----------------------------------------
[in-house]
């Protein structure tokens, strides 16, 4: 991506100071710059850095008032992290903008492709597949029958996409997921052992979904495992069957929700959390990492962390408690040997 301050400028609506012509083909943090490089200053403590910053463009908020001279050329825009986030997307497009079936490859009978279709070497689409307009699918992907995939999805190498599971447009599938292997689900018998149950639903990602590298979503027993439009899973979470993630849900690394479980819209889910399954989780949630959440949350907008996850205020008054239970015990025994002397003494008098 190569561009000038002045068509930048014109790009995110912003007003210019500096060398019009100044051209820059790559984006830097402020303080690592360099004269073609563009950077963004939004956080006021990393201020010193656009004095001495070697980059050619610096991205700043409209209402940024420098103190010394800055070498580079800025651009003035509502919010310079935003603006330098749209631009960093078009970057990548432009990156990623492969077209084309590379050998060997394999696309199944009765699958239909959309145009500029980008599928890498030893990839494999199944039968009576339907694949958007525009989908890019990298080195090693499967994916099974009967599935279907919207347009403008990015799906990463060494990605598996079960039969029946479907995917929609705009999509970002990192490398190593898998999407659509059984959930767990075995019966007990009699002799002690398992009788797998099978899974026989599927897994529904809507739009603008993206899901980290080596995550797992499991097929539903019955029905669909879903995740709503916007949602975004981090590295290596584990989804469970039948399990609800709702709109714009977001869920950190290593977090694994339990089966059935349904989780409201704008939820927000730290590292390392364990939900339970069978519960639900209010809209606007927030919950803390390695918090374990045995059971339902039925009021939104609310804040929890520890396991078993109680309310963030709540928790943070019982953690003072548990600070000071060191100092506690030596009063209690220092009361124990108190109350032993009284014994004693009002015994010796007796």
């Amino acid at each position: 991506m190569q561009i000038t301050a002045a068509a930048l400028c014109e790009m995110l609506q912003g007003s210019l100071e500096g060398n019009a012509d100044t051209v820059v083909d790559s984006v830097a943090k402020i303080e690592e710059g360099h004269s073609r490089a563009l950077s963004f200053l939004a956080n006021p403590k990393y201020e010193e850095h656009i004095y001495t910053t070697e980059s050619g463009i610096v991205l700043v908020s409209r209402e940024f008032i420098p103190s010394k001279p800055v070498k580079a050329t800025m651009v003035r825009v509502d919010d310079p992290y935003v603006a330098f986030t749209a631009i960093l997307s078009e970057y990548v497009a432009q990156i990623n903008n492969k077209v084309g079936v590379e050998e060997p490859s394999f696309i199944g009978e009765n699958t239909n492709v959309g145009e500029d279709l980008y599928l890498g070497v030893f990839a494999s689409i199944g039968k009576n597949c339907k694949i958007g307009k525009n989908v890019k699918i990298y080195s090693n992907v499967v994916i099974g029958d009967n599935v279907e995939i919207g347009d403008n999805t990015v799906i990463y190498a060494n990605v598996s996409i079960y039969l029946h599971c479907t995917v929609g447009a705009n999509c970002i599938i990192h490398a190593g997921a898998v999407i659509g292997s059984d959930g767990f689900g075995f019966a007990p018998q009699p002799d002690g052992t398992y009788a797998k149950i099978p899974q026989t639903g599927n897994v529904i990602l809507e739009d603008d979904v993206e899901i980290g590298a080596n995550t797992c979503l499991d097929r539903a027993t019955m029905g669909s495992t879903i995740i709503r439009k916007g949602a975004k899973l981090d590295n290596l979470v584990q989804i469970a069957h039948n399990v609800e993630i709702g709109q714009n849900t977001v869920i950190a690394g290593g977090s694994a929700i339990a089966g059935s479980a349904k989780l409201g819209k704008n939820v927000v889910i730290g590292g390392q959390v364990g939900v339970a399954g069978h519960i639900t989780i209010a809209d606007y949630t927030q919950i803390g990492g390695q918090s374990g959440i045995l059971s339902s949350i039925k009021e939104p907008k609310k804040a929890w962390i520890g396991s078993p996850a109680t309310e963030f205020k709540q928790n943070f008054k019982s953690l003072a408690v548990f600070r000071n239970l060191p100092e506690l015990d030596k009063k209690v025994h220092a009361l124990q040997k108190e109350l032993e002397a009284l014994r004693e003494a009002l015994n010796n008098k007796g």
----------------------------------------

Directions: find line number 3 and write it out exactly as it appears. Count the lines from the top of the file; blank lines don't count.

């Amino acid at each position: 991506m190569q561009i000038t301050a002045a068509a930048l400028c014109e790009m995110l609506q912003g007003s210019l100071e500096g060398n019009a012509d100044t051209v820059v083909d790559s984006v830097a943090k402020i303080e690592e710059g360099h004269s073609r490089a563009l950077s963004f200053l939004a956080n006021p403590k990393y201020e010193e850095h656009i004095y001495t910053t070697e980059s050619g463009i610096v991205l700043v908020s409209r209402e940024f008032i420098p103190s010394k001279p800055v070498k580079a050329t800025m651009v003035r825009v509502d919010d310079p992290y935003v603006a330098f986030t749209a631009i960093l997307s078009e970057y990548v497009a432009q990156i990623n903008n492969k077209v084309g079936v590379e050998e060997p490859s394999f696309i199944g009978e009765n699958t239909n492709v959309g145009e500029d279709l980008y599928l890498g070497v030893f990839a494999s689409i199944g039968k009576n597949c339907k694949i958007g307009k525009n989908v890019k699918i990298y080195s090693n992907v499967v994916i099974g029958d009967n599935v279907e995939i919207g347009d403008n999805t990015v799906i990463y190498a060494n990605v598996s996409i079960y039969l029946h599971c479907t995917v929609g447009a705009n999509c970002i599938i990192h490398a190593g997921a898998v999407i659509g292997s059984d959930g767990f689900g075995f019966a007990p018998q009699p002799d002690g052992t398992y009788a797998k149950i099978p899974q026989t639903g599927n897994v529904i990602l809507e739009d603008d979904v993206e899901i980290g590298a080596n995550t797992c979503l499991d097929r539903a027993t019955m029905g669909s495992t879903i995740i709503r439009k916007g949602a975004k899973l981090d590295n290596l979470v584990q989804i469970a069957h039948n399990v609800e993630i709702g709109q714009n849900t977001v869920i950190a690394g290593g977090s694994a929700i339990a089966g059935s479980a349904k989780l409201g819209k704008n939820v927000v889910i730290g590292g390392q959390v364990g939900v339970a399954g069978h519960i639900t989780i209010a809209d606007y949630t927030q919950i803390g990492g390695q918090s374990g959440i045995l059971s339902s949350i039925k009021e939104p907008k609310k804040a929890w962390i520890g396991s078993p996850a109680t309310e963030f205020k709540q928790n943070f008054k019982s953690l003072a408690v548990f600070r000071n239970l060191p100092e506690l015990d030596k009063k209690v025994h220092a009361l124990q040997k108190e109350l032993e002397a009284l014994r004693e003494a009002l015994n010796n008098k007796g």